"How did it go?" I asked him, noticing that his body language was not what it usually was after playing music. He was slumped, silent, as he got into the car.
"Not so good," he replied. Not so good? How could a jam not be good?
"I'm not getting into CSUN," he said. "The director said that the budget cuts had eliminated the place he was getting me into." He was afraid I'd be mad at him. I just hugged him, speechless.
I've been meaning for a while to post about the real-life effects of the implementation of 'conservative values', which is the basic premise of my book The Price of Right. Since the systematic dismantling of the New Deal beginning with Reagan, wages have not kept pace with prices, and the idea that the government is the enemy and Big Business is your friend has replaced the idea of government as a mechanism of the people to "promote the general welfare" of the country as a whole - in other words, to do collectively what is not possible to do individually, such as police, fire departments, defense, national infrastructure. If profit is the only motivator, why provide these things to less-than-profitable markets? This is the whole point of 'insurance' - to pool resources so that all may benefit. (Or does it only work when a company stands to make a profit from it?) But the myth of the invincibility of the 'free market' (which is not at all free or fair) has superseded the idea that we as a nation can meet our own needs. The idea that private is always better and more efficient than public has turned out disastrously for all but those who 'corner the market'. Collective bargaining has been replaced by paternalism and 'hoping for the best'. The balance between public and private has become completely lopsided, and the casualties have been those who can least afford it.
Case in point - in California, the UC system, once the crown jewel of America's higher education - a state which once pledged to make college free and available to all Californians, and succeeded - has now been slashed to the bone by the Governator, along with health and human services, so as not to offend corporations by (Heaven forbid) raising taxes. And the fed refuses to help California, while it bails out private marauders. And the marauders themselves, fat with the largess of the American taxpayer? Ellen Brown says:
I am sick to death of the idea of "what's good for business is good for America".
Four Wall Street banks, which received $15-25 billion each from the taxpayers, have rejected California's IOUs because the State is supposedly a bad credit risk. The bailed out banks would seem to have a duty to lend a helping hand, but they say they don't want to delay an agreement on further austerity measures. State legislators are not bowing quickly to the pressure, but what is the alternative?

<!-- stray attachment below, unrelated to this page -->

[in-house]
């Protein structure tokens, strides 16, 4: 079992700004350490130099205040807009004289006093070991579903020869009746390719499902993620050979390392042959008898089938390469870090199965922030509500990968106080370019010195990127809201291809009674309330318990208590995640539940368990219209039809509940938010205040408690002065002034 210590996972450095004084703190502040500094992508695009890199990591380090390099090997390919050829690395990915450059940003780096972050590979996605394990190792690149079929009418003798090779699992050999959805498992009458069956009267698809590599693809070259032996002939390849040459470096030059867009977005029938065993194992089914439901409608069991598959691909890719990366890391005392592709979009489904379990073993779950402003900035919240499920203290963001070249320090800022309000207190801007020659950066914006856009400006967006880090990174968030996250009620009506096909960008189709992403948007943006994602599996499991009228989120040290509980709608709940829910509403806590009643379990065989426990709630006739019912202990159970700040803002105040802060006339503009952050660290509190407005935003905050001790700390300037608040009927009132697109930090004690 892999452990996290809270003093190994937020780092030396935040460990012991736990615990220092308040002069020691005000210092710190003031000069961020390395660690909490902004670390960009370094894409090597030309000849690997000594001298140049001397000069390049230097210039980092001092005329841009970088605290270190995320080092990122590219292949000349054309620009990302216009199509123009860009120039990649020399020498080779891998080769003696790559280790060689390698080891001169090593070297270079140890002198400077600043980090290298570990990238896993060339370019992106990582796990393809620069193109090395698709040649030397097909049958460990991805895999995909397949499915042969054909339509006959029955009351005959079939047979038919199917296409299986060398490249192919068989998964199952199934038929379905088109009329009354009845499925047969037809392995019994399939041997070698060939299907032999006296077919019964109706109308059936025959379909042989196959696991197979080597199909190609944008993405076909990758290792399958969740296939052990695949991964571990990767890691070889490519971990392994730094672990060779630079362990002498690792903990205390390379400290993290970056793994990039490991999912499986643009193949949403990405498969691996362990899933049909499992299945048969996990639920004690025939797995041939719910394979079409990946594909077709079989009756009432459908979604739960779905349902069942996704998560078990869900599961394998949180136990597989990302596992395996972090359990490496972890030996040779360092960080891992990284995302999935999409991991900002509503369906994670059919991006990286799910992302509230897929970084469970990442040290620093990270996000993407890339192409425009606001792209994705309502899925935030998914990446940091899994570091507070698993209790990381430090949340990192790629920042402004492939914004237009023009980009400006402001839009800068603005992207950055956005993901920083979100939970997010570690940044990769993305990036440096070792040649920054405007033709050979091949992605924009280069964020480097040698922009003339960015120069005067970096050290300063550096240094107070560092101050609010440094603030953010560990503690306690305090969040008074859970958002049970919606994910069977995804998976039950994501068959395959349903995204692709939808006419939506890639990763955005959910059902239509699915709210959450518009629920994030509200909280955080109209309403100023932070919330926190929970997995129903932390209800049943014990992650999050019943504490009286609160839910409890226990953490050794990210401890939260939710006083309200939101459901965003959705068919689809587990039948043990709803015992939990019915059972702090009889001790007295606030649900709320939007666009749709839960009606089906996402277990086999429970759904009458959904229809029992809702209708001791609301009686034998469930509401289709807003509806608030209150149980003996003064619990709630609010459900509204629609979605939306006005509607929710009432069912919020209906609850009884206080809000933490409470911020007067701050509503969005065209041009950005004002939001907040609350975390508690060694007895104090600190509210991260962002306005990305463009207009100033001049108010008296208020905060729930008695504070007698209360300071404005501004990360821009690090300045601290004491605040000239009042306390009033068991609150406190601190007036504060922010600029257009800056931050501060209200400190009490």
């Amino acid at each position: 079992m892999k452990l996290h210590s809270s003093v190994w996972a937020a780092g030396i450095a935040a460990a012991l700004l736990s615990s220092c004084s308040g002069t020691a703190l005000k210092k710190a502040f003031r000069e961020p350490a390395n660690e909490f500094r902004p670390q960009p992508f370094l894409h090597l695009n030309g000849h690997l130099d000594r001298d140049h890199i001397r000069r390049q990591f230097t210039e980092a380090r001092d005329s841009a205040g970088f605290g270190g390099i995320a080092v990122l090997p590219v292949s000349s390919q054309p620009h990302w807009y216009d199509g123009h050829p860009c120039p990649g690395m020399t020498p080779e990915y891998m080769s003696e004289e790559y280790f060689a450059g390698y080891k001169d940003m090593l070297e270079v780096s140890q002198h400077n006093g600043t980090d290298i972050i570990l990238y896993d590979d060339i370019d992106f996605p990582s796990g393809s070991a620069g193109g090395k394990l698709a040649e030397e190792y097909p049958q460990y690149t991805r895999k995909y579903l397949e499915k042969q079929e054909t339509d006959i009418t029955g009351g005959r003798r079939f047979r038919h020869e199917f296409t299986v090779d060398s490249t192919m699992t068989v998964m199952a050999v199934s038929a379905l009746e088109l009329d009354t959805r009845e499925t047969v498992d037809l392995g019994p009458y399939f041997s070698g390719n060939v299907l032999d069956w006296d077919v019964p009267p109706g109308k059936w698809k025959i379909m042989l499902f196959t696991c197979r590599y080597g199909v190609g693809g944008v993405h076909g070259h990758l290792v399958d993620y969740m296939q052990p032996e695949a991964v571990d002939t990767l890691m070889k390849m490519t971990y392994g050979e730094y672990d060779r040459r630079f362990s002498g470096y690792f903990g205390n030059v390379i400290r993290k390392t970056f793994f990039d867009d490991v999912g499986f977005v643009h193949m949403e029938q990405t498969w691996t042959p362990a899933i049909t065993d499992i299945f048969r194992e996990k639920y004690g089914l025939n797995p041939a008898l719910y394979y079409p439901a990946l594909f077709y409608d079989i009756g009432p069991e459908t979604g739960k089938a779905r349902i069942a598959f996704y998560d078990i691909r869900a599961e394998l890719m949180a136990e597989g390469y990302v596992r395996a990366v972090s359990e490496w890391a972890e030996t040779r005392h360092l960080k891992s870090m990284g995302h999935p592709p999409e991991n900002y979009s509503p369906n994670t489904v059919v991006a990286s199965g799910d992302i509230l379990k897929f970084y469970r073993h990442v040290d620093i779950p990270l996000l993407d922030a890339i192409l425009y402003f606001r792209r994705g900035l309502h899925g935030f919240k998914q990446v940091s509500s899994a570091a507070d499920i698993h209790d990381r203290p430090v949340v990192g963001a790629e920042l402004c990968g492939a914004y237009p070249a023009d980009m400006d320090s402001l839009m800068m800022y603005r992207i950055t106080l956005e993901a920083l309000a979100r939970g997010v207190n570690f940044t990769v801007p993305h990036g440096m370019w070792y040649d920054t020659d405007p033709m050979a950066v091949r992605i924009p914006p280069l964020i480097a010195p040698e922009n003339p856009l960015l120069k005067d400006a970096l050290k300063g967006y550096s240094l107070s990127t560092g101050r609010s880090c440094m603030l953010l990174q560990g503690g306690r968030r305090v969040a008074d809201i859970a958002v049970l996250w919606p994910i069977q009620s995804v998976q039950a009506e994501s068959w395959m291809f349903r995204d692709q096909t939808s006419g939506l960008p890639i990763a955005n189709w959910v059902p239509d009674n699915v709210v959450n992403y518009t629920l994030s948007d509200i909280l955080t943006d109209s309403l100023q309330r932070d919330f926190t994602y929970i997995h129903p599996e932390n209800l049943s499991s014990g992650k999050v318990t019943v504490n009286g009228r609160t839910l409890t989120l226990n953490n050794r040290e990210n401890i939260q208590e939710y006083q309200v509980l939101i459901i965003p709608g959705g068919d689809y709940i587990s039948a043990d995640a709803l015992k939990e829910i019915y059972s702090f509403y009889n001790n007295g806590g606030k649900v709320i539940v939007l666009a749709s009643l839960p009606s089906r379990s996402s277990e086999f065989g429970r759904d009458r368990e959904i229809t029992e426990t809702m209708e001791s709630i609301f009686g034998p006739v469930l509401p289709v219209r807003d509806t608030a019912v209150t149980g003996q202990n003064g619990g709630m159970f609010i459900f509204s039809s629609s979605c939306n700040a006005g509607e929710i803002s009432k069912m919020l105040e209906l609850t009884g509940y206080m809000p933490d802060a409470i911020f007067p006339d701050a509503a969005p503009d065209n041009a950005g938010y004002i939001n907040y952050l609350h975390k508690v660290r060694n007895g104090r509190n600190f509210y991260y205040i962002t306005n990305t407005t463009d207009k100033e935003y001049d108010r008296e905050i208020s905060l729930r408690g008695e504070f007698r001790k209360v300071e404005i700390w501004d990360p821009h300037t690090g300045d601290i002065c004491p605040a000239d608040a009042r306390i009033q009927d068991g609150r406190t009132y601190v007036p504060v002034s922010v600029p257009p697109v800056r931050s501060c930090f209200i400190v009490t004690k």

In the latest twist to the California budget saga, Citigroup, Wells Fargo, and JPMorgan Chase (which each got $25 billion in bailout money from the taxpayers) and Bank of America (which got $15 billion) have refused California's request for a loan to tide it over until October. Until the State can get things sorted out, it has started paying its creditors in IOUs ("I Owe You's" or promises to pay bearing interest, technically called registered warrants). Its Wall Street creditors, however, have refused to take them. Why? The pot says the kettle is a poor credit risk!
California expects to need to issue only about $13 billion in IOUs through September, and all its Governor has asked for in the way of a loan from the federal government is a guarantee for $6 billion. Total loans, commitments and guarantees to rescue the financial sector and stem the credit crisis have been estimated at $12.8 trillion. But California has not been invited to the banquet. The total sum California needs to balance its budget is $26.3 billion. That is about the same sum given to Citigroup, Wells Fargo and JPMorgan in bailout money; and it is only about one-tenth the sum given to AIG, a mere insurance company. Corporations evidently trump States and their citizens in the eyes of the powers controlling the purse strings. California has a gross domestic product of $1.7 trillion annually and has been rated the world's eighth largest economy. Its 38.3 million people are one-eighth of the nation's population and a key catalyst for U.S. retail sales. When the California consumer base falters, businesses are shaken nationwide. If AIG and the other Wall Street welfare recipients are too big to fail, California is way too big to fail.
Guess what? It's not!
Greed is not good. Greed has put us where we are today. And greed continues to take us down - greed disguised as 'personal responsibility', greed disguised as the 'invisible hand of the free market', greed disguised as the metaphor 'wealth=morality'.
And the Governator is following obediently in Reagan's footsteps; first, destroy California's university system, then prop up the corporations on the backs of the poor and the sick.
St. Ronnie must be so proud of how you're Terminating Cali, Mr. Governator! I'm sure he's smiling down on you from his fluffy cloud in the sky.
Wait - no; it's only gas.